Effects of Aging in Stem Cells
There is little disagreement that the body’s maintenance and repair systems deteriorate with age, even as there is plenty of disagreement as to why. Stem cells combat the aging process by replenishing old or damaged cells—particularly in the skin, gut, and blood—with a fresh supply to maintain and repair tissue.
Unfortunately, new evidence published in the open-access journal PLoS Biology suggests that this regenerative capacity also declines with age as stem cells acquire functional defects.
Stuart Chambers, Margaret Goodell, and their colleagues investigated the molecular mechanisms underlying aging of stem cells by looking at the gene expression profiles of aging hematopoietic stem cells (HSCs), the precursors of blood cells. They found that genes involved in the inflammatory and stress response became more active with age, while genes important for regulating gene expression and genomic integrity became less active. These results lend strong support to the notion that HSCs succumb to the wear and tear of aging, just like other cells, and shed light on the mechanisms of aging.
To study HSCs’ regenerative capacity over time, Chambers et al. isolated HSCs from young (aged 2 months) and old (aged 21 months) mice and then transplanted either young or old cells into mice whose bone marrow cells had been destroyed by radiation.
The young and old HSCs gave rise to new marrow cells at roughly the same pace 4 weeks after transplantation. But at 8 and 16 weeks after transplantation, the old HSCs’ contributions had dropped considerably, suggesting that aging HSCs lose their repopulating capacity. Yet, because HSCs increased in number, overall blood production from HSCs remained stable.
The finding that genes involved in the inflammatory response are expressed more (called up-regulation) as HSCs age fits with evidence linking inflammation and aging in the kidney, brain, and arteries. It may also help explain why HSCs lose function. One of the up-regulated genes, P-selectin, encodes a cell surface adhesion molecule.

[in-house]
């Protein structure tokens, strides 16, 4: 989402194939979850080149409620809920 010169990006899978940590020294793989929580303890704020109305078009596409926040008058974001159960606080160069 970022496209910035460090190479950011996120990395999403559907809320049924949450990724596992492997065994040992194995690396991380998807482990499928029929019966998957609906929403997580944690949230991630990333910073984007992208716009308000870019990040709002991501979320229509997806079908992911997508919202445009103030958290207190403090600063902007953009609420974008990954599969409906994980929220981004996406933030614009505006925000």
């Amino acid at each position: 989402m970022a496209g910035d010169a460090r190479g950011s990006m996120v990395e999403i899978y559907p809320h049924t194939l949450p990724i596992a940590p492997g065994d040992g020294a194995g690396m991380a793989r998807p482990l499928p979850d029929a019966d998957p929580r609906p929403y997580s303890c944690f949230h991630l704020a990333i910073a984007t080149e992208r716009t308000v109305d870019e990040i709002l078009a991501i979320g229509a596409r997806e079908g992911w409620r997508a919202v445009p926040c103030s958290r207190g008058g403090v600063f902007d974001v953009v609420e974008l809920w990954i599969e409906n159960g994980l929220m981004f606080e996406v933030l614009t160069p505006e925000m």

Because transplanted HSCs depend on cell adhesion to colonize bone marrow properly, the researchers explain, inappropriate up-regulation of genes encoding P-selectin may interfere with this process.
The markedly reduced expression (or down-regulation) of genes involved in chromatin remodeling, an “epigenetic” regulator of gene expression, suggested that transcriptional activity might be dysregulated across the genome.
Though the dominant model attributes the physical effects of aging to an accretion of isolated genetic insults, these results link age-related decline to global mechanisms operating across the genome.
In the researchers’ “epigenetic view of aging,” chromatin dysregulation provides a logical explanation for the numerous and diverse age-related changes observed at the molecular, cellular, and organismal levels. Over the normal course of aging, chromatin dysregulation leads to dysregulation of many genes, which in turn leads to a loss of normal cellular functions and a loss of growth regulation. These changes ultimately increase the risk of cancer, which, in many of its forms, increases dramatically with age.
Future studies can investigate how epigenetic regulation, inflammation, and the stress response interact to better understand the molecular mechanisms of aging, and why so many of us face a high risk of cancer in our later years.